For this reason, the VAR has been re-estimated using net domestic assets instead of domestic credit (VAR2). The results are summarized in Table 15 and imply the causal mapping depicted in Chart 12.

Table 15.Summary Results of VAR2
Dependent Variables
Broad moneyNet domestic assetsFixed investmentIndustrial productionInflation
R20.590.520.400.630.54
P-value of Q(15)10.630.670.990.210.64
P-value of F-tests of exclusion restrictions2
Explanatory variables
Broad money0.640.480.480.10*0.39
Net domestic assets0.270.940.260.290.23
Fixed investment0.830.990.640.10*0.83
Industrial production0.10*0.07*0.300.05*0.18
Inflation0.00*0.00*0.990.820.01*

The reported p-values are the probabilities of accepting the null hypothesis that there is no serial correlation in the error term.

The reported p-values are the probabilities of accepting the null hypothesis that all lags of the explanatory variables are zero, An asterisk denotes rejection of the null hypothesis with 90 percent confidence.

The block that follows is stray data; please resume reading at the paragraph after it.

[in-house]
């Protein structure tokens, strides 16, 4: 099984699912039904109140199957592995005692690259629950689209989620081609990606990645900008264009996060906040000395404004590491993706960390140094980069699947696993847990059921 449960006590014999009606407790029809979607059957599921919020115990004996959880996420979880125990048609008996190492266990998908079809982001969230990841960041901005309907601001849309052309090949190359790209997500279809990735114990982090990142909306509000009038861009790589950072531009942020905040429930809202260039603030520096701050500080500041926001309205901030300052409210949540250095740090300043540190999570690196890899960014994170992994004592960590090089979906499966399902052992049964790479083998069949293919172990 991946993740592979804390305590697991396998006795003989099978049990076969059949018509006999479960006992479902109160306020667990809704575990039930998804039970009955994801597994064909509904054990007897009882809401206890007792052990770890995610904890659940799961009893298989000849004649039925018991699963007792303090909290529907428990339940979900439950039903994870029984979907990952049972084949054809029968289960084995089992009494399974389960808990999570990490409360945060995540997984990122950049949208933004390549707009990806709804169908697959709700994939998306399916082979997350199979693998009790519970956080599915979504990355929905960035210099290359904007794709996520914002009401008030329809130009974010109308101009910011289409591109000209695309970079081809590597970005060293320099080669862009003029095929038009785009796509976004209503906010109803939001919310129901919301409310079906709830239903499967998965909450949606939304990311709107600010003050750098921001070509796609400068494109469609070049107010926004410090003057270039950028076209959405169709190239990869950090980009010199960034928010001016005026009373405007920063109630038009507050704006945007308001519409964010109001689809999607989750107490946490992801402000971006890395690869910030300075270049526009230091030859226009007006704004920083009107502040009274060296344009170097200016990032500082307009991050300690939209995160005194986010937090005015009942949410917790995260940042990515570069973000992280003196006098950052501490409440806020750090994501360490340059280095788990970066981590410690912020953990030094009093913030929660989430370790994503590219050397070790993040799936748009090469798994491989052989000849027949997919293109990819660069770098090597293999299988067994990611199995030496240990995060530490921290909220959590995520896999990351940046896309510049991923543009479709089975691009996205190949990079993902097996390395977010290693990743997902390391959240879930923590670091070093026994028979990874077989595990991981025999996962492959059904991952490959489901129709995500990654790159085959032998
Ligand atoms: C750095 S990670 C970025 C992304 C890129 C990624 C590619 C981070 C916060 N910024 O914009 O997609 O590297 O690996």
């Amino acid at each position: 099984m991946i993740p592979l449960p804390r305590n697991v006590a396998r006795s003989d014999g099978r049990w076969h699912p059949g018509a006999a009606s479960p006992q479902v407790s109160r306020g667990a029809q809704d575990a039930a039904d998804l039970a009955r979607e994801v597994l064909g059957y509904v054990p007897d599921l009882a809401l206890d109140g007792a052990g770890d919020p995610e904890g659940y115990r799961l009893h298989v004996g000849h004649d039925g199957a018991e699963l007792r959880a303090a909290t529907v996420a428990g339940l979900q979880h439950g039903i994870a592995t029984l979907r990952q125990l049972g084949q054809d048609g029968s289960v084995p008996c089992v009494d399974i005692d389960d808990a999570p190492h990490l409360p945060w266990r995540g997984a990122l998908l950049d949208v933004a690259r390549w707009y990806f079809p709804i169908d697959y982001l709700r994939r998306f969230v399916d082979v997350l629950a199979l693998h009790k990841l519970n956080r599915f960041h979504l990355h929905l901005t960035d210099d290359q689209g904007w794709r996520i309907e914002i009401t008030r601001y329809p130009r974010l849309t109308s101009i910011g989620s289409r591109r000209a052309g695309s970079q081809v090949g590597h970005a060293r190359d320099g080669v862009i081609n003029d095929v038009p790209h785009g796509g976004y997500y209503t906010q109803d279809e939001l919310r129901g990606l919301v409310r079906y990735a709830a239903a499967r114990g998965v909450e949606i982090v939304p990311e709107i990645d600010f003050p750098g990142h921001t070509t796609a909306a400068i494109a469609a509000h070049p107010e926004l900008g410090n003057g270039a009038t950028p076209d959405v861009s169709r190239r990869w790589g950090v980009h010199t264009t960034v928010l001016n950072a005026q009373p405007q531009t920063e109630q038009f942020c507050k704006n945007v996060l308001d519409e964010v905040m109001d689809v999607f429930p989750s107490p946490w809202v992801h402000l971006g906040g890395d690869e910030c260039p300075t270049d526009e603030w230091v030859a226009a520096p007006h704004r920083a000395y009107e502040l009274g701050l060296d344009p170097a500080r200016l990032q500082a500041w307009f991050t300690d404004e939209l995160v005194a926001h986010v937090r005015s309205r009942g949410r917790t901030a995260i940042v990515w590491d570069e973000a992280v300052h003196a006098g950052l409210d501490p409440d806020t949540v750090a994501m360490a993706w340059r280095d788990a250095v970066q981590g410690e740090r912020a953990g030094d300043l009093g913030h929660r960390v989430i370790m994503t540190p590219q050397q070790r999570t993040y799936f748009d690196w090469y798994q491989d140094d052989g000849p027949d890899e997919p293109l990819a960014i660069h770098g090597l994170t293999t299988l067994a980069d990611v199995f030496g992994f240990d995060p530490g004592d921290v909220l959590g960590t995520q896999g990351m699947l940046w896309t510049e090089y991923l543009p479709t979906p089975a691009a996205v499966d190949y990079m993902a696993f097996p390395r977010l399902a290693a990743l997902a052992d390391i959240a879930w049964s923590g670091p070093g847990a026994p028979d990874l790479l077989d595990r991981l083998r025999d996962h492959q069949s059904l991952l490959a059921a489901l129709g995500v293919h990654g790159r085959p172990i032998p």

The reported p-values are the probabilities of accepting the null hypothesis that there is no serial correlation in the error term.

The reported p-values are the probabilities of accepting the null hypothesis that all lags of the explanatory variables are zero, An asterisk denotes rejection of the null hypothesis with 90 percent confidence.

Chart 12.Causal Mapping of VAR2

Note that the dynamics of the system are largely the same as in VAR1. Fixed investment remains causally prior to the other variables in the system. Its impact on the rest of the economy appears to work through industrial production. Broad money and net domestic assets are “caused” by changes in inflation and industrial production. However, changes in the broader credit variable—net domestic assets—are also not significant in explaining any of the equations in the system.